Freedom of Assembly

The warning by Inspector General of Police against the planned demonstration by the UPND is an ominous threat meaning that Police will be at hand to mete brutal treatment including beating, shooting and tear gassing.

This is the language the police have become associated with in dealing with opposition.

It does not matter if the demonstration is peaceful and non violent, the Police are guaranteeing UPND violence. The police are promising to be violent to ensure that the demonstration does not take place however peaceful.

For some reason the Police associate demonstration with anarchy, violence and mayhem. In a way this is a self fulfilling role which the Police have taken. They create violence because they expect it.

Not all demonstrations are violent. Not all assemblies are called to create anarchy. Public assemblies in a democracy are meant to express an opinion or express a position on a policy, situation or circumstance.

More importantly however it is not the role of the police to police or superintend political activity in the country. The right to assembly is one such right which accords people with a like mind to associate and express their opinion.

The political party in power may not want such a manifestation because it might undermine their legitimacy, but this is what the constitution offers the citizens to ensure that political parties in power remain accountable to the people.

The last time the UPND held a meeting it was marred by the overzealous PF youths who were intent on interrupting the meeting because they did not understand the importance of political activity, but this is no reason for the Police to adopt the same posture.

The Supreme Court was very categorical in striking down the restrictive parts of the Public Order Act when it ruled, and we quote “… the people of this country have come a long way and would not like ever again to be oppressed or caged by any other individual or group of individuals. It is therefore not true that there would be chaos and anarchy if the requirement of obtaining permission with the chance of being denied such permission is pronounced against. For one thing, there are other laws such as those under Chapter IX of the Penal Code. For another, the holding that section 5(4) is unconstitutional will simply mean that the police and other authorities can no longer deny the citizens of this country their freedom to assemble and speak. The requirement of a prior permit is a left over from the days of Her Majesty’s Governors and the British themselves do not require permission to assemble and speak. Why should we require it? Although not guided by concern for the administrative consequences, we readily accept and acknowledge that there are many regulatory features in CAP 104 which are perfectly constitutional and very necessary for the sake of public peace and order.”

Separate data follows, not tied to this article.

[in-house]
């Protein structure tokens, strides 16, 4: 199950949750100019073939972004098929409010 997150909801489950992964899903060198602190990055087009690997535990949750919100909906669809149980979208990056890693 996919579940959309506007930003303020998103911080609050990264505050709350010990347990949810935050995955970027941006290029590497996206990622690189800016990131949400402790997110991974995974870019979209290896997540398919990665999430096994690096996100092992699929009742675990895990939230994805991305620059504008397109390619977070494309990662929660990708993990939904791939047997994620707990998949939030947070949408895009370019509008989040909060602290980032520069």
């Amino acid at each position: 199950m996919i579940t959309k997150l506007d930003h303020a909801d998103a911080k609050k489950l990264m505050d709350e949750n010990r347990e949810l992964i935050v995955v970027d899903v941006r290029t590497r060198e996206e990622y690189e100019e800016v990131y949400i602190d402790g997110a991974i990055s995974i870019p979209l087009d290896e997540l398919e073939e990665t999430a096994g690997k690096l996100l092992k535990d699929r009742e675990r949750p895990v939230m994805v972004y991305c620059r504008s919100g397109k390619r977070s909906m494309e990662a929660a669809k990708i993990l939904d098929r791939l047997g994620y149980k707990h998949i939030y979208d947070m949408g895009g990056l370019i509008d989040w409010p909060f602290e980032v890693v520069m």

The right to freedom of assembly or association is recognized universally as one of the most fundamental human, political   and civil right.

As a universal right it should be enjoyed by all citizens without any undue let or hindrance and yet time and again we have seen this right being denied to the opposition for no discernible reason.

In the United States of America, a specific law has been passed to ensure that Congress will not pass any law outlawing the right for people to peacefully assemble- in other words people of like mind are allowed to assemble without any hindrance.Our own article 21 of the constitution states that “Except with his own consent a person shall not be hindered in the enjoyment of his freedom of assembly and association, that is to say,his right to assemble freely and associate with other persons and in particular to form or belong to any political party, trade union or association for the protection of his interests.”

We cannot continue to struggle with the Public Order Act when the law is very clear, because the Supreme Court has basically outlawed what Inspector General Libongani is trying to do, namely preventing people from assembling.

It is unacceptable that ruling party youth have on many occasioned caused violence and public conflict in which the Police have been passive, while the Police are active in suppressing any form of opposition demonstration.

The law must be equitable, just as the Police must not have any political bias.